So what can you see yourself doing in five years' time?

"Very hard to say. I've started a whole series of new pieces that have nothing to do with Planet 8 at all - they're portraits of nature. I did a piece about a river and a piece about a canyon, all for large orchestras. So I've been thinking about doing landscapes - no people, no stories, and they're being performed now - but I don't know if that's what I'll be doing in five years!"

So, if anything, your keynote over the last couple of years seems to have been diversification - with the piano pieces, synthesizer ensemble pieces, large orchestral works, chamber works, film music and piano recitals all having equal importance?

"Yes. The MIDI thing is becoming very big and the sampling is much improved. It's allowed us to take symphonic sounding pieces out with a very small company of people, and unlike other composers I haven't actually cut my group down, I've just expanded the sonic possibilities with the same number I've always had. So I'm not using technology to put people out of work, I've just been employing them in somewhat different ways. It's very much part of our world now, and anyone writing music today has got to take that into account. We're using an Emulator II and an Akai sampler - I'm not exactly sure which, because if I don't go down to the studio for a week there's some new piece of gear there! The guys there are nuts, they're just buying stuff all the time. But I hear the results: the Emulator II's been very good. It turns out that you don't need all this fancy stuff, Fairlights and so forth - we can do everything you can do with a Fairlight for a tenth of the cost."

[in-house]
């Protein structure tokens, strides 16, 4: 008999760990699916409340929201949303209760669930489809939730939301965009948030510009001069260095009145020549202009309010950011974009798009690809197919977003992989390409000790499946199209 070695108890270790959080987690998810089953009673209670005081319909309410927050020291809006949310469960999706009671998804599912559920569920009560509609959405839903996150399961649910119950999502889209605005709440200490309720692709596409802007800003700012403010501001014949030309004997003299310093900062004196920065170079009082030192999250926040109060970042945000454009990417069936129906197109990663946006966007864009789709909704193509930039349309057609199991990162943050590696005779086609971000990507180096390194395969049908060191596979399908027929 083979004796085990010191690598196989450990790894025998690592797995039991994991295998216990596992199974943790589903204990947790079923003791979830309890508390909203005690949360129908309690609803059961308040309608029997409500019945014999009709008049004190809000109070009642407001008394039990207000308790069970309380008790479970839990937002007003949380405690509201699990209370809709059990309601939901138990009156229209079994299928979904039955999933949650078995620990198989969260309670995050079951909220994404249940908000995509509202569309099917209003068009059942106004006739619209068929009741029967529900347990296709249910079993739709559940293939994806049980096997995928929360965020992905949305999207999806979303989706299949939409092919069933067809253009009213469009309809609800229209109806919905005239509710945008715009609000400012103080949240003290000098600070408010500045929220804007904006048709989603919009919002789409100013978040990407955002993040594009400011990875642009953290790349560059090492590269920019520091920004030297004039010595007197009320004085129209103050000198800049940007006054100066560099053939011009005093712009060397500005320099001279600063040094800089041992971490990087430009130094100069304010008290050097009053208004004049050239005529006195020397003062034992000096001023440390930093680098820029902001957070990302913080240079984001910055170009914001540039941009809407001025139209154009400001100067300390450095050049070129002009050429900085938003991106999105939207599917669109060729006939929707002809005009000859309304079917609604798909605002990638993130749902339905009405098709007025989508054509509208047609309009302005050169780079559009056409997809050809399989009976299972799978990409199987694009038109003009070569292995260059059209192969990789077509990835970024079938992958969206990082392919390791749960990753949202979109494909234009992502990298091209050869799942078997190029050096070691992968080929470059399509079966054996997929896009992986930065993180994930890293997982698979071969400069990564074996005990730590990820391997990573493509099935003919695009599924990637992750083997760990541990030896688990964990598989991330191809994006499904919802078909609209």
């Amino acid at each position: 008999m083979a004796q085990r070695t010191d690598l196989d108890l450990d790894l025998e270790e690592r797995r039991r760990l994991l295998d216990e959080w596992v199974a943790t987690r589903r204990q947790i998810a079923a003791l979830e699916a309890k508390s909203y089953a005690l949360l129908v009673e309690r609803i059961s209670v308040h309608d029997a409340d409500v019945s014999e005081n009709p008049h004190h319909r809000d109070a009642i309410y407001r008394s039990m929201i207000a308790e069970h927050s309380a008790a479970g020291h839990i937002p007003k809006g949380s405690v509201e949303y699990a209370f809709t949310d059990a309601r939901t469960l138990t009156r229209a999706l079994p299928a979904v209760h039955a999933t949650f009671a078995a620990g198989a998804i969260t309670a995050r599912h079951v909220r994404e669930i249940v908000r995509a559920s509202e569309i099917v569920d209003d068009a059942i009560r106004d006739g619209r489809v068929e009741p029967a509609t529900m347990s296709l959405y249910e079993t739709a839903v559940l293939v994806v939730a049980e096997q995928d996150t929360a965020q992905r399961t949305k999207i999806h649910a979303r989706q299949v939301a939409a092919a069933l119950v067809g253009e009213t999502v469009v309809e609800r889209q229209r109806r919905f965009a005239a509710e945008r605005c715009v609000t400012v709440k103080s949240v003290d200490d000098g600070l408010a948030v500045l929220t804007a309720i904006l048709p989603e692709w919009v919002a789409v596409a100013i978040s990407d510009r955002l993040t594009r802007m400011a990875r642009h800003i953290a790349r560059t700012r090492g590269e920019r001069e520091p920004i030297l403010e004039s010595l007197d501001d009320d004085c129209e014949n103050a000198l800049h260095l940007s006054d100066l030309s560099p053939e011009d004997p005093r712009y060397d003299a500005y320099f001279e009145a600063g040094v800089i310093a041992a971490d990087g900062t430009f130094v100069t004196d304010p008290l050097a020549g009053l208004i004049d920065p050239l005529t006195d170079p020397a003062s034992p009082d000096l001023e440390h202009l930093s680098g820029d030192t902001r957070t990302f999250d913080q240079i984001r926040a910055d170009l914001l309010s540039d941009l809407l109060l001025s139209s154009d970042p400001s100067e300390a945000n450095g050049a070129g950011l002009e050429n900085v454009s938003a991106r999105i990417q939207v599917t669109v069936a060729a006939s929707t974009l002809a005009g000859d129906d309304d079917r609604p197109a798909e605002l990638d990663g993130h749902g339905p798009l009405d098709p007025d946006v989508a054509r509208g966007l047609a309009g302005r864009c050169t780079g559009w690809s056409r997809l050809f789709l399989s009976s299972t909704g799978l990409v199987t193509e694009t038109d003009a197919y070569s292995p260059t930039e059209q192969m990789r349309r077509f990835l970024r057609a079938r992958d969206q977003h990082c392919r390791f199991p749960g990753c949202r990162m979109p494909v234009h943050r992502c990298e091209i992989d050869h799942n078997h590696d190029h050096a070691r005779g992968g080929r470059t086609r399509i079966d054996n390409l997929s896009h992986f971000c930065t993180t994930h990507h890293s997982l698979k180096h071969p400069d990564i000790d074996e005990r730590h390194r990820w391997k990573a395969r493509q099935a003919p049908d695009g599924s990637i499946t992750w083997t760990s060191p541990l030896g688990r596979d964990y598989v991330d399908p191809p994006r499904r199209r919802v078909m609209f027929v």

Glass's synthesizer works are more straightforward than the operas to record, and so A Thousand Airplanes On The Roof is already recorded and due for release in March on the Virgin label. The next Glass/Lessing collaboration, based on the Canopus In Argos novel The Marriages Between Zones Three, Four And Five is now at the libretto stage, but no-one's sure when it will emerge. However, we may see Airplanes on stage at the Dominion later this year, and undoubtedly Glass will remain at the forefront of hi-tech classical music for years to come.

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Casio DA1

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A Mother's Touch

Publisher: Sound On Sound - SOS Publications Ltd.
The contents of this magazine are re-published here with the kind permission of SOS Publications Ltd.

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Sound On Sound - Mar 1989

Donated & scanned by: Mike Gorman


Philip Glass


Composer (Music)

Related Artists:

Terry Riley

Steve Reich

Interview by Mark Jenkins

Previous article in this issue:

> Casio DA1

Next article in this issue:

> A Mother's Touch